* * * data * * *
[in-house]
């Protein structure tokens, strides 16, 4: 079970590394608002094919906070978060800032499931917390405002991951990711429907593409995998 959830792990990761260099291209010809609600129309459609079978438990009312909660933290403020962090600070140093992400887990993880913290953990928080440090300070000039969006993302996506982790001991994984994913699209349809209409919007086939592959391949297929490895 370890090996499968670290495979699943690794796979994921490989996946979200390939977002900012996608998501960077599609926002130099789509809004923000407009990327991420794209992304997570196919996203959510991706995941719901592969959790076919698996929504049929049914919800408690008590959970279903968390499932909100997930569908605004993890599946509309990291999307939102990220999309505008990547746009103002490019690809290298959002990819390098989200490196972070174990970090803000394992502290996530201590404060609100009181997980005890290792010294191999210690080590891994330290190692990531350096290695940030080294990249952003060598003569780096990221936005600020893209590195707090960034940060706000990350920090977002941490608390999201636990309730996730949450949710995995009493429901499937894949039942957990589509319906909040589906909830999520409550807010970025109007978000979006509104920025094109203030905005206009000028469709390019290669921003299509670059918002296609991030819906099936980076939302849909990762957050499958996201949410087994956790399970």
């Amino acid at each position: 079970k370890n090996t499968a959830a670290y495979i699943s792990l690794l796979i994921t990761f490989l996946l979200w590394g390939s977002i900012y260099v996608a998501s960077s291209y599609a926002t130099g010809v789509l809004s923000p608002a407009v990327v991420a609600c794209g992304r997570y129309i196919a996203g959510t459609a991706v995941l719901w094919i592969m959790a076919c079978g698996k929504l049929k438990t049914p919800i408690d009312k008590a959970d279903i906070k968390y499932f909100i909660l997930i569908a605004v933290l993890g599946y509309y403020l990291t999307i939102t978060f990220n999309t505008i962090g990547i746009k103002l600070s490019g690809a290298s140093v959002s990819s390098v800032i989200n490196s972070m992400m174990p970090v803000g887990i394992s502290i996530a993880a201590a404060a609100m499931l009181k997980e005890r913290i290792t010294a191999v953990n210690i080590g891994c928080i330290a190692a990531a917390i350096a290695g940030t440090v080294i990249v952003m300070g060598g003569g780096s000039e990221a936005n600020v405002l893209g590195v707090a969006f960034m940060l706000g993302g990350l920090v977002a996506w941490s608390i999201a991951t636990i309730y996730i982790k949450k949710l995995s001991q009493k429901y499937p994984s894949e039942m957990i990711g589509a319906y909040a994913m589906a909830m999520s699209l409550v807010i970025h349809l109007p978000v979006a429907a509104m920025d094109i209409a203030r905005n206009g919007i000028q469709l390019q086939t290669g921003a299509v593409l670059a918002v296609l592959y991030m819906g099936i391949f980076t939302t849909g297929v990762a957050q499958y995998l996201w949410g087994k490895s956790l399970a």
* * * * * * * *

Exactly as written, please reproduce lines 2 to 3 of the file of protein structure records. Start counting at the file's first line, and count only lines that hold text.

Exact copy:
């Protein structure tokens, strides 16, 4: 079970590394608002094919906070978060800032499931917390405002991951990711429907593409995998 959830792990990761260099291209010809609600129309459609079978438990009312909660933290403020962090600070140093992400887990993880913290953990928080440090300070000039969006993302996506982790001991994984994913699209349809209409919007086939592959391949297929490895 370890090996499968670290495979699943690794796979994921490989996946979200390939977002900012996608998501960077599609926002130099789509809004923000407009990327991420794209992304997570196919996203959510991706995941719901592969959790076919698996929504049929049914919800408690008590959970279903968390499932909100997930569908605004993890599946509309990291999307939102990220999309505008990547746009103002490019690809290298959002990819390098989200490196972070174990970090803000394992502290996530201590404060609100009181997980005890290792010294191999210690080590891994330290190692990531350096290695940030080294990249952003060598003569780096990221936005600020893209590195707090960034940060706000990350920090977002941490608390999201636990309730996730949450949710995995009493429901499937894949039942957990589509319906909040589906909830999520409550807010970025109007978000979006509104920025094109203030905005206009000028469709390019290669921003299509670059918002296609991030819906099936980076939302849909990762957050499958996201949410087994956790399970």
């Amino acid at each position: 079970k370890n090996t499968a959830a670290y495979i699943s792990l690794l796979i994921t990761f490989l996946l979200w590394g390939s977002i900012y260099v996608a998501s960077s291209y599609a926002t130099g010809v789509l809004s923000p608002a407009v990327v991420a609600c794209g992304r997570y129309i196919a996203g959510t459609a991706v995941l719901w094919i592969m959790a076919c079978g698996k929504l049929k438990t049914p919800i408690d009312k008590a959970d279903i906070k968390y499932f909100i909660l997930i569908a605004v933290l993890g599946y509309y403020l990291t999307i939102t978060f990220n999309t505008i962090g990547i746009k103002l600070s490019g690809a290298s140093v959002s990819s390098v800032i989200n490196s972070m992400m174990p970090v803000g887990i394992s502290i996530a993880a201590a404060a609100m499931l009181k997980e005890r913290i290792t010294a191999v953990n210690i080590g891994c928080i330290a190692a990531a917390i350096a290695g940030t440090v080294i990249v952003m300070g060598g003569g780096s000039e990221a936005n600020v405002l893209g590195v707090a969006f960034m940060l706000g993302g990350l920090v977002a996506w941490s608390i999201a991951t636990i309730y996730i982790k949450k949710l995995s001991q009493k429901y499937p994984s894949e039942m957990i990711g589509a319906y909040a994913m589906a909830m999520s699209l409550v807010i970025h349809l109007p978000v979006a429907a509104m920025d094109i209409a203030r905005n206009g919007i000028q469709l390019q086939t290669g921003a299509v593409l670059a918002v296609l592959y991030m819906g099936i391949f980076t939302t849909g297929v990762a957050q499958y995998l996201w949410g087994k490895s956790l399970a």